i have a circuit for which i have simulated its output. But i can't seem to understand how it works. Here is the circuit..


simulate this circuit – Schematic created using CircuitLab

For analysis purpose, PWM source = 50% duty cycle with period of 20ms, and pulsed value of 2V. Vin = 10 Vdc Load = 1k L1 = 1H C1 = 1uF

Here is a snippet of waveform i got through simulation.

enter image description here

In above circuit,. I need to know the behavior of circuit. Like When Q1 is on what voltage appears at load and when switch is off then what happens??

I am stuck at;

1 - When Q1 is on, Vin appears at L1, and D1 will be open (reverse biased), so only path of current would be to C1 and Load through L1. But why doesn't any signal appear at load in this time?? why doesn't current flow from Vin to C1 or Load through L1??

2 - When Q1 is off, why does some voltage appear across Load, when there is no Vin because it is cutoff by Q1 switch?? and how does the current flow in C1+Load part, because there is only 1 wire connecting this part to L1 since D1 is open??

  • 1
    \$\begingroup\$ Due to lack of time for complete answer: You should look up the principle of operation of a dc dc buck - boost converter. Wikipedia has an explaination describing the multiple states (on - off) of the switch and the other fundamentals like the inductor storing energy in a magnetic field to be used when the switch is "off" (this is why there is a voltage when there us no Vin). But try searching for "buck boost converter" basics and fundamentals. \$\endgroup\$ – Remco Vink Oct 1 '18 at 8:43
  • \$\begingroup\$ @RemcoVink Thank you, now that i know what this is, i ca study it more.. thank you for the hint.. \$\endgroup\$ – BetaEngineer Oct 1 '18 at 12:26

1) When Q1 conducts, Vin is across L1 -> a constant voltage across an inductor leads to a linear current rise in that inductor. Vin is in parallel to L1 (neglecting the Transistor). The Circuit then looks like this:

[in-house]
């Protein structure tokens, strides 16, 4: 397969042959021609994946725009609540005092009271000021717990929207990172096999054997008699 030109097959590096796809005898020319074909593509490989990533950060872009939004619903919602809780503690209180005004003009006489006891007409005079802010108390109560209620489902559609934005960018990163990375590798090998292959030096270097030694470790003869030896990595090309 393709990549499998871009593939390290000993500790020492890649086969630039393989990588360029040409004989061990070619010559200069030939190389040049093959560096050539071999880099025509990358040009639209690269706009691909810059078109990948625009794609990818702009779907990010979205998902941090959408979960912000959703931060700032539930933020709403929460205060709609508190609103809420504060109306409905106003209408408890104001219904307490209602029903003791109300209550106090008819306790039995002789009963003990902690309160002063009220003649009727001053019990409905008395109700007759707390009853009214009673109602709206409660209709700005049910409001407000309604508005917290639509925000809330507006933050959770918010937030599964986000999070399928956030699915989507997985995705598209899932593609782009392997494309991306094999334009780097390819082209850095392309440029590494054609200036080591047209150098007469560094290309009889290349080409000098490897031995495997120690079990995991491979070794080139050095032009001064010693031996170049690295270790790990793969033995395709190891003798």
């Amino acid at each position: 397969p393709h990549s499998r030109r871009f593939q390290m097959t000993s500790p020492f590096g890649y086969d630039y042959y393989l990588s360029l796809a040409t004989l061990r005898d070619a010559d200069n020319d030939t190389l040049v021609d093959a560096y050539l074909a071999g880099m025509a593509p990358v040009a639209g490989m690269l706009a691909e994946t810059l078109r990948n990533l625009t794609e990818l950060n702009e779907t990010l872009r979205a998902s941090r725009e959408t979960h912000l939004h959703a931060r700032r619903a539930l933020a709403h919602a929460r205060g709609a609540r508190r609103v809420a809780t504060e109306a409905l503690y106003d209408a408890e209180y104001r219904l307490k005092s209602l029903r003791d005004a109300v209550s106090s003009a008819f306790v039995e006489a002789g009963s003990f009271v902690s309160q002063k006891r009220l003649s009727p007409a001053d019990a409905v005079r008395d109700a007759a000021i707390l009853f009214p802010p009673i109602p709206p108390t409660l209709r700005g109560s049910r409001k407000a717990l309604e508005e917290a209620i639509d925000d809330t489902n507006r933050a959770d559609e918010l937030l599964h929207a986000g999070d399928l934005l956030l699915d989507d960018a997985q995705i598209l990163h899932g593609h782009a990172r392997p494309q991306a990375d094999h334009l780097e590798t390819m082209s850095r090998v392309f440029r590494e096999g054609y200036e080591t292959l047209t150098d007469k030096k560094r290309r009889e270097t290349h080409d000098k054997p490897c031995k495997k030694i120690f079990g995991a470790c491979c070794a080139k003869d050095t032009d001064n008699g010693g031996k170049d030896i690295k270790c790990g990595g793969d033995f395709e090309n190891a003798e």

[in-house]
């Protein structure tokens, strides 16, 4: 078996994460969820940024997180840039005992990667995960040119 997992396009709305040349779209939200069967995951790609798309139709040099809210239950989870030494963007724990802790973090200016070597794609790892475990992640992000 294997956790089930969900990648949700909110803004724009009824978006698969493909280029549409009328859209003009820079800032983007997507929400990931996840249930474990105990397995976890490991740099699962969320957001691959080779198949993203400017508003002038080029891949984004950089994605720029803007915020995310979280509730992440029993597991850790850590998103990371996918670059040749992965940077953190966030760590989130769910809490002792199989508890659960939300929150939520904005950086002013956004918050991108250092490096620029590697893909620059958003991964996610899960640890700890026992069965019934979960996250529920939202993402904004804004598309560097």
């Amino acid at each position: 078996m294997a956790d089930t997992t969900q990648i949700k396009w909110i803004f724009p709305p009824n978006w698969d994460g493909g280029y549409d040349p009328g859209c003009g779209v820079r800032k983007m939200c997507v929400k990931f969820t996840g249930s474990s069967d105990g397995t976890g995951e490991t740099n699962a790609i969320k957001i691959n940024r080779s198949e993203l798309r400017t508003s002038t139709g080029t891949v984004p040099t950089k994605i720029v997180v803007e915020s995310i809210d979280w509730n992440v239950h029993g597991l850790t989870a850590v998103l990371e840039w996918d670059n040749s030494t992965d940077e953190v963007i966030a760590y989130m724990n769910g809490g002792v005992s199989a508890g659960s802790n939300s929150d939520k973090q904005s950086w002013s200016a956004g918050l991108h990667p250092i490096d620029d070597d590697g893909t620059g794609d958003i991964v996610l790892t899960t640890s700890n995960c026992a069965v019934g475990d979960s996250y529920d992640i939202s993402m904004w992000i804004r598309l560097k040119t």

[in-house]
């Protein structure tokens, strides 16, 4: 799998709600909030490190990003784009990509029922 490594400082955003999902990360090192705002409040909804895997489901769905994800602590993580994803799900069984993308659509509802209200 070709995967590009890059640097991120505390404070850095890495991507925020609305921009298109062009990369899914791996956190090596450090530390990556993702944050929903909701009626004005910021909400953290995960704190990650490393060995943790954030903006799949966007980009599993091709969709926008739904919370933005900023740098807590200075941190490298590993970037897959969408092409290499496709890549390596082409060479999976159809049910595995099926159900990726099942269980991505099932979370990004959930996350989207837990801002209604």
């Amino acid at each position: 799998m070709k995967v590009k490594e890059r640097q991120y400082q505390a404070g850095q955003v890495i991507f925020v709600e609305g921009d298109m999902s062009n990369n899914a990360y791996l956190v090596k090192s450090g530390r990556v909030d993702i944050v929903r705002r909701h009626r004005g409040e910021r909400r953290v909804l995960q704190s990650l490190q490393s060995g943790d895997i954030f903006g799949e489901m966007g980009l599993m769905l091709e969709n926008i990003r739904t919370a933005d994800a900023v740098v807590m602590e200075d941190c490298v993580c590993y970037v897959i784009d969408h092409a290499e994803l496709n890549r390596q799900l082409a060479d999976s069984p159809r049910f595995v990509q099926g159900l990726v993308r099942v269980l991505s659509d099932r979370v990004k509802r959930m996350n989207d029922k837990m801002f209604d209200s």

simulate this circuit – Schematic created using CircuitLab

2) When Q1 turns off, the current from Vin to L1 abruptly cuts off but since the current in an Inductor is always steady (thats a fundamental law), it starts decresing but still flows through the inductor in the same direction. Since Q1 is off, the current flows via the C1 and D1 which now is vorward biased (C1 is charged by this current). Circuit looks like this:


simulate this circuit

3) Now if the current through L1 is close to 0 Q1 should conduct again. This the principle how a DC/DC Inverter or Buck/Boost converter would work. Remko Vink already gave you the right hint.

Concerning your question about singnals seen at the Load: I do not understand what you mean, maybe you should put it more precisely. But imagine C1 and Load are in parallel all the time. So the current through the Load (R) will always be: Voltage across C1 divided by R. In other words the current through the load is proportional to the Voltage C1 is charged up to.

  • \$\begingroup\$ Yes, i understand..thank you very much @stowoda, i didn't even know it was something like boost converter so i had a hard time searching it on internet.. and yes by load i means the same as volts across C1, so thank you again..now i can study it in more detail.. \$\endgroup\$ – BetaEngineer Oct 1 '18 at 12:25

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